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For centuries, the homicidally inclined have employed chemicals produced by plants to do in their victims. Even the common names of some plants, such as poison hemlock and deadly nightshade, are dead giveaways that they are florally fatal.

Hollywood has, of course, employed plant poisons for murderous purposes since its earliest days, but, as I indicated in my previous column, sometimes the movies go one — or several — steps beyond that with plants that take an active role in assaulting humans. The results are often — unsurprisingly — silly.

But one film series actually embraced that silliness and even scored one or two minor points in the history of popular film.

“Attack of the Killer Tomatoes!” (1978), directed by John DeBello and written by DeBello, Costa Dillon and Stephen Peace, was clearly inspired by Alfred Hitchcock’s 1963 “The Birds” — unlikely, usually innocuous creatures attacking humans in large numbers for no apparent reason.

Loaded with heavy-handed parodies of movie tropes, political figures and advertising practices as well as some ill-considered and worse-rendered musical numbers, it had some genuinely funny moments and hit theaters two years before “Airplane!” elevated the parody movie to classic status.

(The script for “Airplane!” was written years earlier, though, by David Zucker, Jim Abraham and Jerry Zucker, and their hilarious “The Kentucky Fried Movie” consisting of separate comedy skits spoofing movies and commercials came out in 1977.)

The “Killer Tomatoes” filmmakers had never intended to make a sequel. But a 1986 episode of the “Muppet Babies” TV series included a reference to their original film and generated enough interest that New World Films approached them to do a sequel.

“Return of the Killer Tomatoes!” (1988) was a commercial success, gave George Clooney one of his first starring roles and raised product placement to an actual subplot in its own right.

It also introduced the mad scientist, Professor Mortimer Gangreen, played by John Astin, who created the tomatoes in a plan to control the world.

Two further sequels, “Killer Tomatoes Strike Back!” (1990) and “Killer Tomatoes Eat France!” (1991), went directly to video. By the end of the series, the titular monsters had morphed from real fruits that bounced and gibbered to much larger plastic shapes with faces (including teeth) that spoke English. An animated TV series, “Attack of the Killer Tomatoes” (1990-91), toned down the characters, violence and humor to appeal more to children.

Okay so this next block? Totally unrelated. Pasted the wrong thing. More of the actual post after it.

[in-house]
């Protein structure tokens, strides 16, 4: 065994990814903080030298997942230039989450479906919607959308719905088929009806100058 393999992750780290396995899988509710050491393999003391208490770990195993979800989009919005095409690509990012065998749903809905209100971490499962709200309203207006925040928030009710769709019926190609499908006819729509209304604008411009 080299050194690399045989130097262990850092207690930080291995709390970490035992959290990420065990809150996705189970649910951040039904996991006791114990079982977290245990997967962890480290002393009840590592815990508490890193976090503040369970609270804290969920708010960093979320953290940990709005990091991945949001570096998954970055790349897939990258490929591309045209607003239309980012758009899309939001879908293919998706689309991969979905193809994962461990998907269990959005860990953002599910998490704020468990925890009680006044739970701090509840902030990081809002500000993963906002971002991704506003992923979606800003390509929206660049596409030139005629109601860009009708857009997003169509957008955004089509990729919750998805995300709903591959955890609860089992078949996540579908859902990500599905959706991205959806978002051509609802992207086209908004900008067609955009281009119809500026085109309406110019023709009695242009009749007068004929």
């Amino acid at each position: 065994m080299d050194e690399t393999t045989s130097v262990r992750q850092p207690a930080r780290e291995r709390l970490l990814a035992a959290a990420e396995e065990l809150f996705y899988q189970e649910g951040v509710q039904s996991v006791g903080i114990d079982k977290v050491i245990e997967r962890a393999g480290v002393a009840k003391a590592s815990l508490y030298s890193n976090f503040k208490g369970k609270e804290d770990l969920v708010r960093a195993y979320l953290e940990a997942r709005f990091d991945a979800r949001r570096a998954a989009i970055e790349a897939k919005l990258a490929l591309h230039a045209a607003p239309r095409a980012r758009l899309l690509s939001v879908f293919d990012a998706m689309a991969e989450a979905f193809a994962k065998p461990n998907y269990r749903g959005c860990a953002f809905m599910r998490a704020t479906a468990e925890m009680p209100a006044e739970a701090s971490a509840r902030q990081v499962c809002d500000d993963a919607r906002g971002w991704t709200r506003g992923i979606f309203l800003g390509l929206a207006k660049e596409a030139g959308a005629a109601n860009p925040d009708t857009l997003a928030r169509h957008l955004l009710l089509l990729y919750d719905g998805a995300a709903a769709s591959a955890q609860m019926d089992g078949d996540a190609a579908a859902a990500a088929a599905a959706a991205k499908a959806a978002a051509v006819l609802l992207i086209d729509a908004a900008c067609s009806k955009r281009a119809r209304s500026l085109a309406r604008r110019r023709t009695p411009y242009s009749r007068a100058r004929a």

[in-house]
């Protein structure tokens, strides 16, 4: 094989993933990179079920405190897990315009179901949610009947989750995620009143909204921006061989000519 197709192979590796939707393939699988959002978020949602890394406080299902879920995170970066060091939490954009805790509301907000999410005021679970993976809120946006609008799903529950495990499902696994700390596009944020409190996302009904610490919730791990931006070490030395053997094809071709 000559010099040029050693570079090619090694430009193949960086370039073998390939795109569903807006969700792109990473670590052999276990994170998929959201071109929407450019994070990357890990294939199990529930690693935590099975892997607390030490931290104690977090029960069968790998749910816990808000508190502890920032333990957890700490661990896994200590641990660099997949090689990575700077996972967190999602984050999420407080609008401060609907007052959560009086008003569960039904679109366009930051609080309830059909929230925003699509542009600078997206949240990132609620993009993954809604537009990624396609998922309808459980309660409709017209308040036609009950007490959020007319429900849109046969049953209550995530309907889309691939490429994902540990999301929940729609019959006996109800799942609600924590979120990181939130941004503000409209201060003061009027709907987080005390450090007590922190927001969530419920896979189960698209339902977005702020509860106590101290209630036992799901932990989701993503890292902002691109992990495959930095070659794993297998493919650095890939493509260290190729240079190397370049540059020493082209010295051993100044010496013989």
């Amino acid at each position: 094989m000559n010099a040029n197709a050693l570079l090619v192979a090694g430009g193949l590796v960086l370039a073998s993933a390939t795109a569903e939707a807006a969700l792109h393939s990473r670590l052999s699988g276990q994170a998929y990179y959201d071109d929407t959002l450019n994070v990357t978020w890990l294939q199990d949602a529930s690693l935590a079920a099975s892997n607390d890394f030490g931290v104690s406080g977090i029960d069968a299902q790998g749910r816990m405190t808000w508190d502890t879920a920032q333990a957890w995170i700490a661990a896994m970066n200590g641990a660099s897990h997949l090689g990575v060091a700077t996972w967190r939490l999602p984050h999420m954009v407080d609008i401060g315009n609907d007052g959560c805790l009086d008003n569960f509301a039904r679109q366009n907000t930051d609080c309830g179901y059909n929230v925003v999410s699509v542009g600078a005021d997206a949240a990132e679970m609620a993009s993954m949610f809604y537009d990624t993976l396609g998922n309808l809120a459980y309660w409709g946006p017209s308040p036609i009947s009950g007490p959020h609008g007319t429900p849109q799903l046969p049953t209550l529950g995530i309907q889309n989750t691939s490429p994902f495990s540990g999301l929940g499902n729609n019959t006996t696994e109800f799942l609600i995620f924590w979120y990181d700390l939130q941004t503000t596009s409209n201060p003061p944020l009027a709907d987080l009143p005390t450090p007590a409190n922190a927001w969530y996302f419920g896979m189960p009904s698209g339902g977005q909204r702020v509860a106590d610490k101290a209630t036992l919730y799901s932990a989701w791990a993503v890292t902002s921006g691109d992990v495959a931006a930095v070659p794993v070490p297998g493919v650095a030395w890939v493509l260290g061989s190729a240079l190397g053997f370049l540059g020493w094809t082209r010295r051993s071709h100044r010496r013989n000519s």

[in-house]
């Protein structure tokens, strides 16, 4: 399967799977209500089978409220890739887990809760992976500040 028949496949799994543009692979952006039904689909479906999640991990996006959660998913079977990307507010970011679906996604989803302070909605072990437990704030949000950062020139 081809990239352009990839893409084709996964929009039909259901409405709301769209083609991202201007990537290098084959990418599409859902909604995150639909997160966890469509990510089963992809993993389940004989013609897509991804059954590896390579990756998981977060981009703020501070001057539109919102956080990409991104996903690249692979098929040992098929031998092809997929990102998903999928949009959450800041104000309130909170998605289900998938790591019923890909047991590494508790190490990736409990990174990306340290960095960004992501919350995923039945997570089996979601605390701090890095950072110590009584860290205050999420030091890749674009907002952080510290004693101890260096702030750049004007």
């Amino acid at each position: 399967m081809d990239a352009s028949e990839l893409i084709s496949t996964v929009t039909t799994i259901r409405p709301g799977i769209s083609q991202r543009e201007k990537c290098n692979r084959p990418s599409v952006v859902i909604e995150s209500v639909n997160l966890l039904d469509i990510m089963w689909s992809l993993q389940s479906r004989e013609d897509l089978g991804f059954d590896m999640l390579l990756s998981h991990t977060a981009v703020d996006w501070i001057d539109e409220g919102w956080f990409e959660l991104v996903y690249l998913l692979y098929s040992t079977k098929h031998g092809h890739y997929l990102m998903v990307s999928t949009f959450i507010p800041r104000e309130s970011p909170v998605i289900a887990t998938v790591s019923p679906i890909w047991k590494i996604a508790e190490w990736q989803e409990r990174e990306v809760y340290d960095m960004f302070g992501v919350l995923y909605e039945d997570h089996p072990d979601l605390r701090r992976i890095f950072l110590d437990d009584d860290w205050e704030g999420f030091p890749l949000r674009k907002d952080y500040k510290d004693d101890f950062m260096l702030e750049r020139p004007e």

Unintentional silliness was nonetheless monopolized, though, by killer tree films such as “The Navy Versus the Night Monsters” (1966), “Island of the Doomed,” also known as “Maneater of Hydra” (1967), and the British “The Woman Eater” (1958). Even when the terrible trees could ambulate, as in “Night Monsters,” they were still obviously guys in tree suits waving their arms to portray prehensile branches.

The notion of such man-eating trees apparently stems from a 19th century newspaper hoax, but the related idea of trees that could bludgeon someone to death has provided us with a couple of 21st century heroic movie trees.

The first is the Whomping Willow, which, I suppose, is technically neutral in purpose and remains mostly in the background of “Harry Potter and the Chamber of Secrets” and “Harry Potter and the Prisoner of Azkaban.”

The Willow, however, is noteworthy for being the only movie heavy (of any sort) to be portrayed by an actual tree — a 400-year-old beech — albeit with some CGI tinkering.

And the old beech was a celebrity in its own right long before J.K. Rowling came to write her wizardry novels.

The Queen Beech, as it was called, was at the center of the 1866 Battle of Berkhamsted Common in Hertfordshire, England, a crucial event in the history of the preservation of commons area rights for the people rather than the upper classes.

(In truth, it was more just knocking down 2 miles of illegal iron fencing than an actual battle.)

Unfortunately, in 2015, a gale split the beech in half (perhaps nature cancelling it for appearing in willow-face or horticultural appropriation?).

But the ambulatory tree with the highest movie body count is actually a very popular bona fide good guy — namely, Groot from the Guardians of the Galaxy and Avengers films. And he not only talks but also has many toys modeled after him.

Note: I included “Attack of the Mushroom People” in my previous killer plant column, but a renowned biologist of my acquaintance pointed out to me that mushrooms are in a completely different biological kingdom from plants.

Well, I guess all I can say to that is, “tomayto, tomahto” — which doesn’t really apply but at least fits in with the rest of this column.

Richard J. Leskosky taught media and cinema studies at the University of Illinois and has reviewed films for more than 30 years. He can be contacted at filmcritic@comcast.net. Follow him on Twitter (@RichardLeskosky).

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